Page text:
At one climactic point, there’s a plot twist that’s so implausible we laughed aloud. Even the dog.


The bottom line

At 2 DVDs for $5, we figured, how can we lose with Sniper: Special Ops? Well, we watched it and there went an hour and a half or so of our finite and dwindling lifespan. That’s how.

For more information

These sites relate to this particular film.

  • DVD page:

It’s also available as a digital rental/sale product:

  • IMDB page:

  • IMFDB page:

  • Rotten Tomatoes review page (85%):

  • Infogalactic  page: (none)
  • History vs. Hollywood Page. (n/a).

26 thoughts on “Saturday Matinee 2017 05: Sniper: Special Ops (2016)

  1. SPEMack

    Ugh. Watched this on Netflix the other day. It was bad. And not fun bad like Invasion USA but just plain bad.

    1. Cap'n Mike

      Favorite quote from Invasion USA
      ” If you come back in here, I am gonna hit you with so many rights you are going to beg for a left.”

  2. Cap'n Mike

    They put Steven Seagal and Rob Van Dam on the box trying to suck in the people that watched action movies in the 1980s?
    That is awesome.

    If that wasnt enough pain for you Hognose, maybe you could reveiw Seagals album next.

  3. Toastrider

    Yeah, I could’ve told you that wasn’t gonna be Jean-Claude Van Damme in the movie. There’s some friction between Seagal and Van Damme. Evidently Seagal was talking trash about Van Damme, and it came to a head at a party, with ol’ JCVD saying (paraphrased) ‘Fine, let’s step into the ring and hash this out.’

    Cue Seagal fleeing the party and Van Damme chasing after him (I imagine this and all I can think is ‘Yakety Sax’ playing in the background).

    Jean-Claude’s got his quirks (he’s prone to codeswitching, which leads to some HILARIOUS quotes), but I’d have paid good money to watch him pummel Seagal.

  4. tom

    I love this review…
    The worse the movie, the better the reviews. Would it hurt any humanity convention asking for more of this?

    1. Stacy0311

      I could offer up reviews of some of the B Movie horror/slasher flicks I watched back in the 80s.
      Cinematic gems such as “Pieces”, “Phantasm”, “Re-Animator” “Student Bodies”.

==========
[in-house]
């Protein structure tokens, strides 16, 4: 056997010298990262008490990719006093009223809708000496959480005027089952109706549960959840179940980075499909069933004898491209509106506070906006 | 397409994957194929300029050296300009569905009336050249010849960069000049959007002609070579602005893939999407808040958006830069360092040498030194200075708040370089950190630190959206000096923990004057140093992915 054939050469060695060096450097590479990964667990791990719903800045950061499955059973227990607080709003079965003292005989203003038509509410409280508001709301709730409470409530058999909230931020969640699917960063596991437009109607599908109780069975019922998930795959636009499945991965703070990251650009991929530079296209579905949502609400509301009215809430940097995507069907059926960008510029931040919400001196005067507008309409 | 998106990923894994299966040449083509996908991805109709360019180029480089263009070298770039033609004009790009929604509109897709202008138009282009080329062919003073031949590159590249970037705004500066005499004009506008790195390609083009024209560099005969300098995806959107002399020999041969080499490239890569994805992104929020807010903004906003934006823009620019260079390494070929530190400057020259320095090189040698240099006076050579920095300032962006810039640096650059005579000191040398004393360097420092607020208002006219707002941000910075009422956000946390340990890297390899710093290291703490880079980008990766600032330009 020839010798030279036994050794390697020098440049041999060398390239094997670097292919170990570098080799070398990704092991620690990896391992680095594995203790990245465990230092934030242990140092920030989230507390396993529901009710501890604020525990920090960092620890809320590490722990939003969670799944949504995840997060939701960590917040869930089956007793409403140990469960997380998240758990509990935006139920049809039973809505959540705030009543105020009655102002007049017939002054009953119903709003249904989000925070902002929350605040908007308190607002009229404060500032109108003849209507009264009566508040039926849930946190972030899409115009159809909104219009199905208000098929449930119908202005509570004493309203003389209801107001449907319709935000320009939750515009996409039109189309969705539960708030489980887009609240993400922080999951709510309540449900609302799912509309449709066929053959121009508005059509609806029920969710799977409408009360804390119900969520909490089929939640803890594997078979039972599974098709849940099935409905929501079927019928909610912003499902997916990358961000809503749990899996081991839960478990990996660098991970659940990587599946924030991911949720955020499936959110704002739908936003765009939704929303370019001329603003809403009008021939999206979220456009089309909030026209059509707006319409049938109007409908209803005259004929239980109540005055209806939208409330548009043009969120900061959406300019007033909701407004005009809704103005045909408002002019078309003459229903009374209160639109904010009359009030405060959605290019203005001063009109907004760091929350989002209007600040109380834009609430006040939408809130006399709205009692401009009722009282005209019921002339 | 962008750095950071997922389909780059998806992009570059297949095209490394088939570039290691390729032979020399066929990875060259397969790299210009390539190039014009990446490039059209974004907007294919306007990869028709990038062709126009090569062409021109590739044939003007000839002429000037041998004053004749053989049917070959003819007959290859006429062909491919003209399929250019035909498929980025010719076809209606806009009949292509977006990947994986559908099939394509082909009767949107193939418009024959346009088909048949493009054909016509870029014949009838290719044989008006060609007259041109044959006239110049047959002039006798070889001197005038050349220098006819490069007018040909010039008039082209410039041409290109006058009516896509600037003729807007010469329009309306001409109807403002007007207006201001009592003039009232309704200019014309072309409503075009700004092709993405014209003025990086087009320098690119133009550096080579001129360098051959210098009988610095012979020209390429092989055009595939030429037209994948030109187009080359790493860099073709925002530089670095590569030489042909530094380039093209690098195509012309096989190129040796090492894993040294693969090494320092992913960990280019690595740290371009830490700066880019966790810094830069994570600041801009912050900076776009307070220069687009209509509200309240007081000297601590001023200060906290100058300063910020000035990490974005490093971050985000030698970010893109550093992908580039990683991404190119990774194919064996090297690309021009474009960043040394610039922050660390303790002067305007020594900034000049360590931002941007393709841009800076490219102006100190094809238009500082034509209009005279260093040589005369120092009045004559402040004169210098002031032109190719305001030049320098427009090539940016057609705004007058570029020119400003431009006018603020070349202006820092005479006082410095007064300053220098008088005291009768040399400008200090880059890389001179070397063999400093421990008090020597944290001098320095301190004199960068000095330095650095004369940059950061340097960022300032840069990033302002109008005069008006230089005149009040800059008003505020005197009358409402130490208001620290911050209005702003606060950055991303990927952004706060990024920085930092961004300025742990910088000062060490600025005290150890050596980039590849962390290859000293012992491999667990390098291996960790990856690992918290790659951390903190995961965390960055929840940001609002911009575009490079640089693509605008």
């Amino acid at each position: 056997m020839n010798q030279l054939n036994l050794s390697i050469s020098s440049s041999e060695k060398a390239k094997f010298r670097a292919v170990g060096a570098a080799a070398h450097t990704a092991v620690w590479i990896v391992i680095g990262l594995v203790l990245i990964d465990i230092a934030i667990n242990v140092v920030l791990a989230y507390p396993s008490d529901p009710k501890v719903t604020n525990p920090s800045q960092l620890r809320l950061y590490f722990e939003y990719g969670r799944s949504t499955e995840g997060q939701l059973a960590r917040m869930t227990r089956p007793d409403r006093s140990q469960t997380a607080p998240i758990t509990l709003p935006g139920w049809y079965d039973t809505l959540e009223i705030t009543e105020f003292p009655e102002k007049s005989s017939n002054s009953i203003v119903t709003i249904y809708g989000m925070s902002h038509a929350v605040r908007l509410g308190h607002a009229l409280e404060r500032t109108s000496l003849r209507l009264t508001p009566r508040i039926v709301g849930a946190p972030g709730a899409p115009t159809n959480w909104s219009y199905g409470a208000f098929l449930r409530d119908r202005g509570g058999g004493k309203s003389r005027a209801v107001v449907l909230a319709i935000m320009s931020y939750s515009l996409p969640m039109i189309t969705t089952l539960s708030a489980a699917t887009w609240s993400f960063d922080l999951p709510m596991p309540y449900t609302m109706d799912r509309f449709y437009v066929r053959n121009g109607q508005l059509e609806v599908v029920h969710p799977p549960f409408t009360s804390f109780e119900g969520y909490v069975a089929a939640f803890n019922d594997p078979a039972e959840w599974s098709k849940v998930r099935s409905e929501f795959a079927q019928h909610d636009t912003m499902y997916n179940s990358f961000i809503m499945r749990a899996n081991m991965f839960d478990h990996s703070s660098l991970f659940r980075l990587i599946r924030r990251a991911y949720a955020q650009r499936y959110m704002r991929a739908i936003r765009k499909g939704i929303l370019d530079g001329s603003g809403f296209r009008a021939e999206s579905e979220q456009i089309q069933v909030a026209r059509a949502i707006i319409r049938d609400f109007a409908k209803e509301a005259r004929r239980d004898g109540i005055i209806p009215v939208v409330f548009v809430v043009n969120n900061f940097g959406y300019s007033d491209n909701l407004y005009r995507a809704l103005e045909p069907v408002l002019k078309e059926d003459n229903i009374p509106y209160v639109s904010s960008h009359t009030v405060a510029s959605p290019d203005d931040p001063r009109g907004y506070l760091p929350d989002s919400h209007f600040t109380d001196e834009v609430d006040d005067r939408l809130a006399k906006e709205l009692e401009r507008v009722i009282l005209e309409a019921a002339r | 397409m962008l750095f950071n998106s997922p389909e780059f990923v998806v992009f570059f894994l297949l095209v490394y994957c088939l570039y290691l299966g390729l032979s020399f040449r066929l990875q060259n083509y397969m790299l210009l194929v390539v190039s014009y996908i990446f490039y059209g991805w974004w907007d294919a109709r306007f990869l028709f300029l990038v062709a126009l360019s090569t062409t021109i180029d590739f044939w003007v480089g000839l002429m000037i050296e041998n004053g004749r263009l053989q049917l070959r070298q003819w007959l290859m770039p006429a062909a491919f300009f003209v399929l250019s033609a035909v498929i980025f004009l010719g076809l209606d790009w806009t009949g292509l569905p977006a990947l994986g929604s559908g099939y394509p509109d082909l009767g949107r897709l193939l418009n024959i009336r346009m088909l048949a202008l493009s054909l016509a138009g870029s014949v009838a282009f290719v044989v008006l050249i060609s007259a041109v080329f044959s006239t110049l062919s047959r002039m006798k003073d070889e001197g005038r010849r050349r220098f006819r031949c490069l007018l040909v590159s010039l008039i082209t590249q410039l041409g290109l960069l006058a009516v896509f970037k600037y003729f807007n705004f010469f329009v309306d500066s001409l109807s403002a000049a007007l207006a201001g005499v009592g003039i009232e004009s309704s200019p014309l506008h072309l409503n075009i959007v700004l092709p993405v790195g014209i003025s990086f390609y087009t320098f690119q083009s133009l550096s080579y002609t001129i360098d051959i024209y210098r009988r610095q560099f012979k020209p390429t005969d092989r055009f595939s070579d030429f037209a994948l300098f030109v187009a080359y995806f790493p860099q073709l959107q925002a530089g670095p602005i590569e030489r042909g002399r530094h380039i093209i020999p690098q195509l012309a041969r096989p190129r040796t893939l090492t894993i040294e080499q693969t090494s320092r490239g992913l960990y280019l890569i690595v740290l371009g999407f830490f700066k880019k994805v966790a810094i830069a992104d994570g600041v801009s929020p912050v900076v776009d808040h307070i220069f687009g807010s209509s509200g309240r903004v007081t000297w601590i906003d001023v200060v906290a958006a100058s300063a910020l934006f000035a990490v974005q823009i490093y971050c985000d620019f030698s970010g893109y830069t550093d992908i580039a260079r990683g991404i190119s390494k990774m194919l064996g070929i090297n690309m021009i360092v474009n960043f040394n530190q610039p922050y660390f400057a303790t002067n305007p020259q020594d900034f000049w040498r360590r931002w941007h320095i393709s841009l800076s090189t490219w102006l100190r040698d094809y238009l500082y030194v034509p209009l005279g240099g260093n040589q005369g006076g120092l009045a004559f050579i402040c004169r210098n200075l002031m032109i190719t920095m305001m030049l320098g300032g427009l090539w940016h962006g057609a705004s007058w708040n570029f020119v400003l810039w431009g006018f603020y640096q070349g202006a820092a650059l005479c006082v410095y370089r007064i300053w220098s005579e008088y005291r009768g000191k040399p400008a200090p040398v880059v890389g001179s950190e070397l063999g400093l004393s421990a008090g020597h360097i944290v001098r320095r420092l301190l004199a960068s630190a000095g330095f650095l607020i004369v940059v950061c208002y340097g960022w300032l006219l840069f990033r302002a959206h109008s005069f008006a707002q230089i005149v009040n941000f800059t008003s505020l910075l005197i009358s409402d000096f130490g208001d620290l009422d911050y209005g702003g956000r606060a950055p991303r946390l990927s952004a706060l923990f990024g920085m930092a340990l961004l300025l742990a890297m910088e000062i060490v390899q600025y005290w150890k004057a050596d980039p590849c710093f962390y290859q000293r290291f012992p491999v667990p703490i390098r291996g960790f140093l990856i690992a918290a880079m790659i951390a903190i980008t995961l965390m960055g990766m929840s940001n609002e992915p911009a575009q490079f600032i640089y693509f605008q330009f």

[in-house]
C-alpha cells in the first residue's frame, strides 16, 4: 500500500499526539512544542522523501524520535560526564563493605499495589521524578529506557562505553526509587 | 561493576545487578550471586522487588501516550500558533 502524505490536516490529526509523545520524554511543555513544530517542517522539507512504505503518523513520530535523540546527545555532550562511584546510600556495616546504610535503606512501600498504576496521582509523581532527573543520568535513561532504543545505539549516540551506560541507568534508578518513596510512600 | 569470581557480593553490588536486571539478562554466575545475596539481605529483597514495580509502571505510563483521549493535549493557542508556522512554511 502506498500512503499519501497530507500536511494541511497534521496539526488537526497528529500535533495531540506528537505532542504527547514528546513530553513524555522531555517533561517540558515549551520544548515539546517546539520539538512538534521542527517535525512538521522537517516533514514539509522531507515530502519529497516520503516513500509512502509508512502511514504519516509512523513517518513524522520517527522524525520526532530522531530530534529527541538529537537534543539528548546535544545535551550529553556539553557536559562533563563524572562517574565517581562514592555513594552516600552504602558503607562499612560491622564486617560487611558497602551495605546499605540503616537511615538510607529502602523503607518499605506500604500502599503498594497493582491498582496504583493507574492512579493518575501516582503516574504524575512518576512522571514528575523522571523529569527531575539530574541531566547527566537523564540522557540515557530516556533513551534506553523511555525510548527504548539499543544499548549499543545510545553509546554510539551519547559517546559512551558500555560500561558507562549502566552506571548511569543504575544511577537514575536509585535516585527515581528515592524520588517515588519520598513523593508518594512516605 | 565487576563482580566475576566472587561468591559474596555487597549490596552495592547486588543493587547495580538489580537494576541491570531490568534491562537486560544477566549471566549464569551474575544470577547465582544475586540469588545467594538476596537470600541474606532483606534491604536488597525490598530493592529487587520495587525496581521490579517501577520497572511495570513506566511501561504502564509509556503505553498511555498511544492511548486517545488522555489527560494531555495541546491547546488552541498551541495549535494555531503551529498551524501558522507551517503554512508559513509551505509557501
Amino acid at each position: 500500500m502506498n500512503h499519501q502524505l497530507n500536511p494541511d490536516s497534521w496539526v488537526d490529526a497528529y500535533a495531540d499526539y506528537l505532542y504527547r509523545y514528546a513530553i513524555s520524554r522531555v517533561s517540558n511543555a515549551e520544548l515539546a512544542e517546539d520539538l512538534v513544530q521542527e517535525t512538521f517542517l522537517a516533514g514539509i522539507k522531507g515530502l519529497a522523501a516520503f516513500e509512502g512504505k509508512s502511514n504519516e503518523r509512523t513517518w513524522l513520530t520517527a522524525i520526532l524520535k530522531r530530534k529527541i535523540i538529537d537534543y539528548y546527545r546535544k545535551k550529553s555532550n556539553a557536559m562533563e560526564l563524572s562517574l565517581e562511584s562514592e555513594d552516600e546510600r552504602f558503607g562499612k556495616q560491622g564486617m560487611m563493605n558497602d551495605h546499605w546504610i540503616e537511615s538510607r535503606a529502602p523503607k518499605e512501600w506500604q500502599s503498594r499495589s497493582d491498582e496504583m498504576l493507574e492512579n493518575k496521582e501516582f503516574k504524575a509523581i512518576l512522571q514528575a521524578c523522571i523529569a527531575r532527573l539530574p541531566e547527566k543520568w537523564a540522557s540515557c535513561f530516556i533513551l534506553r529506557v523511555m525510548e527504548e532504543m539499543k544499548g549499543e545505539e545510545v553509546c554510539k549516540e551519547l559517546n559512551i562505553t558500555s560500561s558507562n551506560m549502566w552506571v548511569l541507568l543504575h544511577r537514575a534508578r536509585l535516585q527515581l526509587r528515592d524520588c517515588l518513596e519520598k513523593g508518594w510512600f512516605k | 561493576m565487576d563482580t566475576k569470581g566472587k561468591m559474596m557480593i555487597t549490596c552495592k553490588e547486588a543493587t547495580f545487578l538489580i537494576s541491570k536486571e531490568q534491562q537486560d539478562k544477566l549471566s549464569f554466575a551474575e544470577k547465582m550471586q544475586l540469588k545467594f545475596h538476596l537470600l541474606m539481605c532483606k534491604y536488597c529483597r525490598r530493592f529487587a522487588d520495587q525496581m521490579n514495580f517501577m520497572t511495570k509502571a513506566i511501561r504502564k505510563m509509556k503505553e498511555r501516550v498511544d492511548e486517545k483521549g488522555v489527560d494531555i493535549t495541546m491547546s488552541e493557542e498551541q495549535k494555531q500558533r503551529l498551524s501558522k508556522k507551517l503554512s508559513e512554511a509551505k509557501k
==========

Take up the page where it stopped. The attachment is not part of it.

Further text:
Some were so bad they became ‘classics’

  5. Steve M.

    I probably should have warned you. I saw five minutes of this movie over sombody’s shoulder and realized it was garbage.


    Seagal is the very picture of a warrior there on the cover, with his belly straining and bulging over his belt. Laughable.

  7. Aesop

    You’re slipping, Hognose.
    I think you liked this one.

    And Dye’s (and everyone else’s) checks always clear. cf. “completion bonds”
    And the money spends just like money from A-list movies. There’s just less of it to spend.
    He also knows the only sin in Hollywood (or, in this case, North Hollywood) is to be not working.
    You really never know who you’ll meet on a crap project that could later do you a solid; and everyone (yes, even the A-list names) works on pure crapola routinely, and commiserates about it on the Next Big Thing.
    It’s just that at levels above Steven Seagrams, er, Seagal, the release agreement specifies that the crapola will never be released in N. America. Ever.

    Somebody with a wicked sense of humor would pair Seagal up again with 80’s poster-bait and Seagal ex Kelly LeBrock. She’s only 56 (to Seagal’s 64), but the mileage on that chassis is at the far side of the norm for that model year.
    Maybe they can work them both into Expendables 4.

    1. John M.

      About 20 years ago I saw Rodney Dangerfield on one of the late-night shows plugging his latest movie. The host rolled the clip from the movie and it was pretty plainly awful.

      Dangerfield said something to the effect of, “Most every movie you make seems like Gone with the Wind while you’re in the middle of making it. But this one? Well…”

      -John M.

    2. Quill_&_Blade

      “but the mileage on that chassis is at the far side of the norm for that model year.”….
      If I had to pay to read this blog; I’d get twice my money’s worth.

    3. Mike_C

      Heh. While bearing in mind that I’m highly unlikely to ever be in the position of having to decide whether I should turn down present-day Kelly LeBrock’s affections (which is okay since I didn’t drool over her when she was at the height of her popularity), I would note that a well-maintained classic with higher mileage beats a barely-driven Fnord Fiasco or comparable vehicle any day. Sometimes there’s an obvious reason something is low mileage.